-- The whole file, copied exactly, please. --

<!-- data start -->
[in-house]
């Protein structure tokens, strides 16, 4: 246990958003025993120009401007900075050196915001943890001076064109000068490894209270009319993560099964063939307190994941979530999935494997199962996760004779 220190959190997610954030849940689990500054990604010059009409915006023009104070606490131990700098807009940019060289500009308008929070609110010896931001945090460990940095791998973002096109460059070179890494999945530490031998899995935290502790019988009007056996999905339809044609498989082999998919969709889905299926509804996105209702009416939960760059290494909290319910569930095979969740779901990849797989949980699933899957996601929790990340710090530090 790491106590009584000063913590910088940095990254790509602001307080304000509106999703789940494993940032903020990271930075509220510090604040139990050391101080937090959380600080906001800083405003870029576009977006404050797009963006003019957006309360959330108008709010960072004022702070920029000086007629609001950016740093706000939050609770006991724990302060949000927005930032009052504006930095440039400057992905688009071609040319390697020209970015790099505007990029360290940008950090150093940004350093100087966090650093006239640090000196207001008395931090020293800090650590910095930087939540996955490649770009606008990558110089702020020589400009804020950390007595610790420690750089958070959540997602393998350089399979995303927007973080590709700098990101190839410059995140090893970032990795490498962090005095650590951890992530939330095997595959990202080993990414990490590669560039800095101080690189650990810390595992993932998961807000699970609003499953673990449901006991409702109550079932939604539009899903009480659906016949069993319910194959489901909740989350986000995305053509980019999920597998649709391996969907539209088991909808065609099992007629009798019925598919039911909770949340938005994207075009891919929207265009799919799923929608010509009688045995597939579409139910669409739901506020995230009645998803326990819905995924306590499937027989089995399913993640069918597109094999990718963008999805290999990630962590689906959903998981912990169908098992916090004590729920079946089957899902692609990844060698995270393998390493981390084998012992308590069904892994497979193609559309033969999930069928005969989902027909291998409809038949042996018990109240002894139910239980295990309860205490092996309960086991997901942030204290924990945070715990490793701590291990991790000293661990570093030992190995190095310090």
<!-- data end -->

[in-house]
């Protein structure tokens, strides 16, 4: 246990958003025993120009401007900075050196915001943890001076064109000068490894209270009319993560099964063939307190994941979530999935494997199962996760004779 220190959190997610954030849940689990500054990604010059009409915006023009104070606490131990700098807009940019060289500009308008929070609110010896931001945090460990940095791998973002096109460059070179890494999945530490031998899995935290502790019988009007056996999905339809044609498989082999998919969709889905299926509804996105209702009416939960760059290494909290319910569930095979969740779901990849797989949980699933899957996601929790990340710090530090 790491106590009584000063913590910088940095990254790509602001307080304000509106999703789940494993940032903020990271930075509220510090604040139990050391101080937090959380600080906001800083405003870029576009977006404050797009963006003019957006309360959330108008709010960072004022702070920029000086007629609001950016740093706000939050609770006991724990302060949000927005930032009052504006930095440039400057992905688009071609040319390697020209970015790099505007990029360290940008950090150093940004350093100087966090650093006239640090000196207001008395931090020293800090650590910095930087939540996955490649770009606008990558110089702020020589400009804020950390007595610790420690750089958070959540997602393998350089399979995303927007973080590709700098990101190839410059995140090893970032990795490498962090005095650590951890992530939330095997595959990202080993990414990490590669560039800095101080690189650990810390595992993932998961807000699970609003499953673990449901006991409702109550079932939604539009899903009480659906016949069993319910194959489901909740989350986000995305053509980019999920597998649709391996969907539209088991909808065609099992007629009798019925598919039911909770949340938005994207075009891919929207265009799919799923929608010509009688045995597939579409139910669409739901506020995230009645998803326990819905995924306590499937027989089995399913993640069918597109094999990718963008999805290999990630962590689906959903998981912990169908098992916090004590729920079946089957899902692609990844060698995270393998390493981390084998012992308590069904892994497979193609559309033969999930069928005969989902027909291998409809038949042996018990109240002894139910239980295990309860205490092996309960086991997901942030204290924990945070715990490793701590291990991790000293661990570093030992190995190095310090």